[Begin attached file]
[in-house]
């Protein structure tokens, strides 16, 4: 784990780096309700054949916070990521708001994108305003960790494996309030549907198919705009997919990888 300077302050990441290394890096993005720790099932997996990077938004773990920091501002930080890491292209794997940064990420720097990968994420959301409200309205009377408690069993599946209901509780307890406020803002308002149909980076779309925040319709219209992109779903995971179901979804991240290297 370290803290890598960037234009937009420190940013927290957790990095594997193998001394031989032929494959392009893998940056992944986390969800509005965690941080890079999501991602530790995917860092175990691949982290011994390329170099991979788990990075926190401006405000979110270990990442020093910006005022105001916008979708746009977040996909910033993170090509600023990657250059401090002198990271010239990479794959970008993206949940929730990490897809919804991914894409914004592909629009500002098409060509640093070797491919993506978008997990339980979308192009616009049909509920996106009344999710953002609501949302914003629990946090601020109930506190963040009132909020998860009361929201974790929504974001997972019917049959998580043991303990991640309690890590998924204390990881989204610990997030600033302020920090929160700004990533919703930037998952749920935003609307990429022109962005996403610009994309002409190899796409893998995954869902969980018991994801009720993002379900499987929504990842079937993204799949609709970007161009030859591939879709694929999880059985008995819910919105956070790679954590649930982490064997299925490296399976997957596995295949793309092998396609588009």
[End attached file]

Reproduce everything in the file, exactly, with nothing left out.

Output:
[in-house]
């Protein structure tokens, strides 16, 4: 784990780096309700054949916070990521708001994108305003960790494996309030549907198919705009997919990888 300077302050990441290394890096993005720790099932997996990077938004773990920091501002930080890491292209794997940064990420720097990968994420959301409200309205009377408690069993599946209901509780307890406020803002308002149909980076779309925040319709219209992109779903995971179901979804991240290297 370290803290890598960037234009937009420190940013927290957790990095594997193998001394031989032929494959392009893998940056992944986390969800509005965690941080890079999501991602530790995917860092175990691949982290011994390329170099991979788990990075926190401006405000979110270990990442020093910006005022105001916008979708746009977040996909910033993170090509600023990657250059401090002198990271010239990479794959970008993206949940929730990490897809919804991914894409914004592909629009500002098409060509640093070797491919993506978008997990339980979308192009616009049909509920996106009344999710953002609501949302914003629990946090601020109930506190963040009132909020998860009361929201974790929504974001997972019917049959998580043991303990991640309690890590998924204390990881989204610990997030600033302020920090929160700004990533919703930037998952749920935003609307990429022109962005996403610009994309002409190899796409893998995954869902969980018991994801009720993002379900499987929504990842079937993204799949609709970007161009030859591939879709694929999880059985008995819910919105956070790679954590649930982490064997299925490296399976997957596995295949793309092998396609588009």